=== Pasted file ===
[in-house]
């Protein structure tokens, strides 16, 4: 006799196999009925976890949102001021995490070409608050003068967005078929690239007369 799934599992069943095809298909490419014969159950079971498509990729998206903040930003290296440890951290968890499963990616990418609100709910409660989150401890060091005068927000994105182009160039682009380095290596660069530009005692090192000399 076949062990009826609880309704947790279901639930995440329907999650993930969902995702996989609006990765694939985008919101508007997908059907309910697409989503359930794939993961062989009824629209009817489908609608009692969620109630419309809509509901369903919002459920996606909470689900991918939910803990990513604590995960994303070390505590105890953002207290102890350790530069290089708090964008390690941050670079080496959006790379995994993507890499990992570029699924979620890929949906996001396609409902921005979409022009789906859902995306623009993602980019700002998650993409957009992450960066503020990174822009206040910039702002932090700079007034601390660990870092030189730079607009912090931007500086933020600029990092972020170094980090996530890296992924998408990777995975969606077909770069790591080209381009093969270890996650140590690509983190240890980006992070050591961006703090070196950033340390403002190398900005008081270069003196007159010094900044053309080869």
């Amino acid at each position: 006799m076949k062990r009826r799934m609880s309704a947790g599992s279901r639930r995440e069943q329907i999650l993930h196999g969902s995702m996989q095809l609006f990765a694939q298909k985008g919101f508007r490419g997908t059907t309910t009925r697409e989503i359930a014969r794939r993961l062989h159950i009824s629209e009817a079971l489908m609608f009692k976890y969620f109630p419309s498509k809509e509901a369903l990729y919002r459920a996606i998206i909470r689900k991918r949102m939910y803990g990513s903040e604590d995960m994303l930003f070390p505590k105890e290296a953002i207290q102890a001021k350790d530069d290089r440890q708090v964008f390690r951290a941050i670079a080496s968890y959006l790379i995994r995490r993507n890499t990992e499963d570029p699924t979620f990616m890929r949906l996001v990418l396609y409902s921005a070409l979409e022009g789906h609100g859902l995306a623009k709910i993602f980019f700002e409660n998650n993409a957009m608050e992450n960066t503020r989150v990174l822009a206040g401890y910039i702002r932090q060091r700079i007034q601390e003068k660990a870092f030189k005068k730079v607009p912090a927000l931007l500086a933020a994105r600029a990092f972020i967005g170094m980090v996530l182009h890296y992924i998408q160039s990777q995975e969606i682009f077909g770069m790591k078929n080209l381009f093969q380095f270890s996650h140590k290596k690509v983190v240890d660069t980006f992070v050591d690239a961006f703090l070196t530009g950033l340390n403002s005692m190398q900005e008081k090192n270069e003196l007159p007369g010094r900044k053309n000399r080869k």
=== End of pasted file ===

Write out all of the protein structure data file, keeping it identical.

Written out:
[in-house]
């Protein structure tokens, strides 16, 4: 006799196999009925976890949102001021995490070409608050003068967005078929690239007369 799934599992069943095809298909490419014969159950079971498509990729998206903040930003290296440890951290968890499963990616990418609100709910409660989150401890060091005068927000994105182009160039682009380095290596660069530009005692090192000399 076949062990009826609880309704947790279901639930995440329907999650993930969902995702996989609006990765694939985008919101508007997908059907309910697409989503359930794939993961062989009824629209009817489908609608009692969620109630419309809509509901369903919002459920996606909470689900991918939910803990990513604590995960994303070390505590105890953002207290102890350790530069290089708090964008390690941050670079080496959006790379995994993507890499990992570029699924979620890929949906996001396609409902921005979409022009789906859902995306623009993602980019700002998650993409957009992450960066503020990174822009206040910039702002932090700079007034601390660990870092030189730079607009912090931007500086933020600029990092972020170094980090996530890296992924998408990777995975969606077909770069790591080209381009093969270890996650140590690509983190240890980006992070050591961006703090070196950033340390403002190398900005008081270069003196007159010094900044053309080869």
């Amino acid at each position: 006799m076949k062990r009826r799934m609880s309704a947790g599992s279901r639930r995440e069943q329907i999650l993930h196999g969902s995702m996989q095809l609006f990765a694939q298909k985008g919101f508007r490419g997908t059907t309910t009925r697409e989503i359930a014969r794939r993961l062989h159950i009824s629209e009817a079971l489908m609608f009692k976890y969620f109630p419309s498509k809509e509901a369903l990729y919002r459920a996606i998206i909470r689900k991918r949102m939910y803990g990513s903040e604590d995960m994303l930003f070390p505590k105890e290296a953002i207290q102890a001021k350790d530069d290089r440890q708090v964008f390690r951290a941050i670079a080496s968890y959006l790379i995994r995490r993507n890499t990992e499963d570029p699924t979620f990616m890929r949906l996001v990418l396609y409902s921005a070409l979409e022009g789906h609100g859902l995306a623009k709910i993602f980019f700002e409660n998650n993409a957009m608050e992450n960066t503020r989150v990174l822009a206040g401890y910039i702002r932090q060091r700079i007034q601390e003068k660990a870092f030189k005068k730079v607009p912090a927000l931007l500086a933020a994105r600029a990092f972020i967005g170094m980090v996530l182009h890296y992924i998408q160039s990777q995975e969606i682009f077909g770069m790591k078929n080209l381009f093969q380095f270890s996650h140590k290596k690509v983190v240890d660069t980006f992070v050591d690239a961006f703090l070196t530009g950033l340390n403002s005692m190398q900005e008081k090192n270069e003196l007159p007369g010094r900044k053309n000399r080869k």